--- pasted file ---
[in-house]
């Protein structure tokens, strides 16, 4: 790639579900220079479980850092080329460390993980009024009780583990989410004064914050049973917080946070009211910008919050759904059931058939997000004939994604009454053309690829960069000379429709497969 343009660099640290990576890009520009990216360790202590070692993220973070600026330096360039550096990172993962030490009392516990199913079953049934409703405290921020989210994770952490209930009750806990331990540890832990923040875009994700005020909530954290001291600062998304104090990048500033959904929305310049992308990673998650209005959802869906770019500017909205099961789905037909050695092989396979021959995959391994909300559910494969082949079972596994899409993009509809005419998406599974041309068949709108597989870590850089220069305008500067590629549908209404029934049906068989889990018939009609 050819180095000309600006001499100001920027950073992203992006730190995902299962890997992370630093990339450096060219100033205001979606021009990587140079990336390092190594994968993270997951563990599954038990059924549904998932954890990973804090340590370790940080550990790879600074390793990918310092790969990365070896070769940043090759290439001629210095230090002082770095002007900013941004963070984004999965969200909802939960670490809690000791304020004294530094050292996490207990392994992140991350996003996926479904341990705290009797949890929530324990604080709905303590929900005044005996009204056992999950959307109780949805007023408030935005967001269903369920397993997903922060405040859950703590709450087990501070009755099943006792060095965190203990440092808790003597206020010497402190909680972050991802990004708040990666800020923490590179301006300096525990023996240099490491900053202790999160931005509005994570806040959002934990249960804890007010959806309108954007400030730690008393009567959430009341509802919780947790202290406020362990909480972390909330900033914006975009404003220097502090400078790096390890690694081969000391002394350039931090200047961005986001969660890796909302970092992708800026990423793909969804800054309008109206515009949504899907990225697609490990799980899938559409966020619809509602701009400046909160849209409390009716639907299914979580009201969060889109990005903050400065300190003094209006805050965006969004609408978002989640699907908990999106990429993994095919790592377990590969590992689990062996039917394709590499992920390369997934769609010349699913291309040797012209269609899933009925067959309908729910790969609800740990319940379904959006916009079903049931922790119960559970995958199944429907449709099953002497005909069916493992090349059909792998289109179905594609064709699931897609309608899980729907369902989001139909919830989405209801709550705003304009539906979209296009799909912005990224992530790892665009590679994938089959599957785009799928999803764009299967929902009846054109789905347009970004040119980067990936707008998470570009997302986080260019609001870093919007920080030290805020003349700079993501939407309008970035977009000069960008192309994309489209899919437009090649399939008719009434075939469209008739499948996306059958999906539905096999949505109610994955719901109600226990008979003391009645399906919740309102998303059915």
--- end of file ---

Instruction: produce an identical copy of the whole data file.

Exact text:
[in-house]
């Protein structure tokens, strides 16, 4: 790639579900220079479980850092080329460390993980009024009780583990989410004064914050049973917080946070009211910008919050759904059931058939997000004939994604009454053309690829960069000379429709497969 343009660099640290990576890009520009990216360790202590070692993220973070600026330096360039550096990172993962030490009392516990199913079953049934409703405290921020989210994770952490209930009750806990331990540890832990923040875009994700005020909530954290001291600062998304104090990048500033959904929305310049992308990673998650209005959802869906770019500017909205099961789905037909050695092989396979021959995959391994909300559910494969082949079972596994899409993009509809005419998406599974041309068949709108597989870590850089220069305008500067590629549908209404029934049906068989889990018939009609 050819180095000309600006001499100001920027950073992203992006730190995902299962890997992370630093990339450096060219100033205001979606021009990587140079990336390092190594994968993270997951563990599954038990059924549904998932954890990973804090340590370790940080550990790879600074390793990918310092790969990365070896070769940043090759290439001629210095230090002082770095002007900013941004963070984004999965969200909802939960670490809690000791304020004294530094050292996490207990392994992140991350996003996926479904341990705290009797949890929530324990604080709905303590929900005044005996009204056992999950959307109780949805007023408030935005967001269903369920397993997903922060405040859950703590709450087990501070009755099943006792060095965190203990440092808790003597206020010497402190909680972050991802990004708040990666800020923490590179301006300096525990023996240099490491900053202790999160931005509005994570806040959002934990249960804890007010959806309108954007400030730690008393009567959430009341509802919780947790202290406020362990909480972390909330900033914006975009404003220097502090400078790096390890690694081969000391002394350039931090200047961005986001969660890796909302970092992708800026990423793909969804800054309008109206515009949504899907990225697609490990799980899938559409966020619809509602701009400046909160849209409390009716639907299914979580009201969060889109990005903050400065300190003094209006805050965006969004609408978002989640699907908990999106990429993994095919790592377990590969590992689990062996039917394709590499992920390369997934769609010349699913291309040797012209269609899933009925067959309908729910790969609800740990319940379904959006916009079903049931922790119960559970995958199944429907449709099953002497005909069916493992090349059909792998289109179905594609064709699931897609309608899980729907369902989001139909919830989405209801709550705003304009539906979209296009799909912005990224992530790892665009590679994938089959599957785009799928999803764009299967929902009846054109789905347009970004040119980067990936707008998470570009997302986080260019609001870093919007920080030290805020003349700079993501939407309008970035977009000069960008192309994309489209899919437009090649399939008719009434075939469209008739499948996306059958999906539905096999949505109610994955719901109600226990008979003391009645399906919740309102998303059915």